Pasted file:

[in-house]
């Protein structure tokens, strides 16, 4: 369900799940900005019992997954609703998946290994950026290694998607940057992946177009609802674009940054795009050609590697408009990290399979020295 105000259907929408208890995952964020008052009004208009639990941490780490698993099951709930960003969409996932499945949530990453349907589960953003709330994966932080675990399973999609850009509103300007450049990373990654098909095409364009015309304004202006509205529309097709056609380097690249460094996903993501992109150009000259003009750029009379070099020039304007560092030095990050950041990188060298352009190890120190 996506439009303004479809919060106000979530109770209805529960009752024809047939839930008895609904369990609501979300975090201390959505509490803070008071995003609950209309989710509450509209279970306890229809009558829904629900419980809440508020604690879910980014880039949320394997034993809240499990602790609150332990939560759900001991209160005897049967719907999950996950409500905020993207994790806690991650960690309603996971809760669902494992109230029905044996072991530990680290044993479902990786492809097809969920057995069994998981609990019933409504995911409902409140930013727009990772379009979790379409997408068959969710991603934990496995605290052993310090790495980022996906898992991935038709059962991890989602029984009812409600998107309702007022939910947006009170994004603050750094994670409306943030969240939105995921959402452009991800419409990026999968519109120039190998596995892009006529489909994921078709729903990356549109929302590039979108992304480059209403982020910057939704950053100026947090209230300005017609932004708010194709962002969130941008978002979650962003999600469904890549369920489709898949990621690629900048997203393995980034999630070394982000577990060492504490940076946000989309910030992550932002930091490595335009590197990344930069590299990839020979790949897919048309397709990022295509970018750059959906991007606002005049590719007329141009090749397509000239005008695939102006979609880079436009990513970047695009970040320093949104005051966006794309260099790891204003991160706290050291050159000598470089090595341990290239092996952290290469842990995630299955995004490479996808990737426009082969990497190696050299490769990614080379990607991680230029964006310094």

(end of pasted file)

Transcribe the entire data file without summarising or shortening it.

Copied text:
[in-house]
């Protein structure tokens, strides 16, 4: 369900799940900005019992997954609703998946290994950026290694998607940057992946177009609802674009940054795009050609590697408009990290399979020295 105000259907929408208890995952964020008052009004208009639990941490780490698993099951709930960003969409996932499945949530990453349907589960953003709330994966932080675990399973999609850009509103300007450049990373990654098909095409364009015309304004202006509205529309097709056609380097690249460094996903993501992109150009000259003009750029009379070099020039304007560092030095990050950041990188060298352009190890120190 996506439009303004479809919060106000979530109770209805529960009752024809047939839930008895609904369990609501979300975090201390959505509490803070008071995003609950209309989710509450509209279970306890229809009558829904629900419980809440508020604690879910980014880039949320394997034993809240499990602790609150332990939560759900001991209160005897049967719907999950996950409500905020993207994790806690991650960690309603996971809760669902494992109230029905044996072991530990680290044993479902990786492809097809969920057995069994998981609990019933409504995911409902409140930013727009990772379009979790379409997408068959969710991603934990496995605290052993310090790495980022996906898992991935038709059962991890989602029984009812409600998107309702007022939910947006009170994004603050750094994670409306943030969240939105995921959402452009991800419409990026999968519109120039190998596995892009006529489909994921078709729903990356549109929302590039979108992304480059209403982020910057939704950053100026947090209230300005017609932004708010194709962002969130941008978002979650962003999600469904890549369920489709898949990621690629900048997203393995980034999630070394982000577990060492504490940076946000989309910030992550932002930091490595335009590197990344930069590299990839020979790949897919048309397709990022295509970018750059959906991007606002005049590719007329141009090749397509000239005008695939102006979609880079436009990513970047695009970040320093949104005051966006794309260099790891204003991160706290050291050159000598470089090595341990290239092996952290290469842990995630299955995004490479996808990737426009082969990497190696050299490769990614080379990607991680230029964006310094």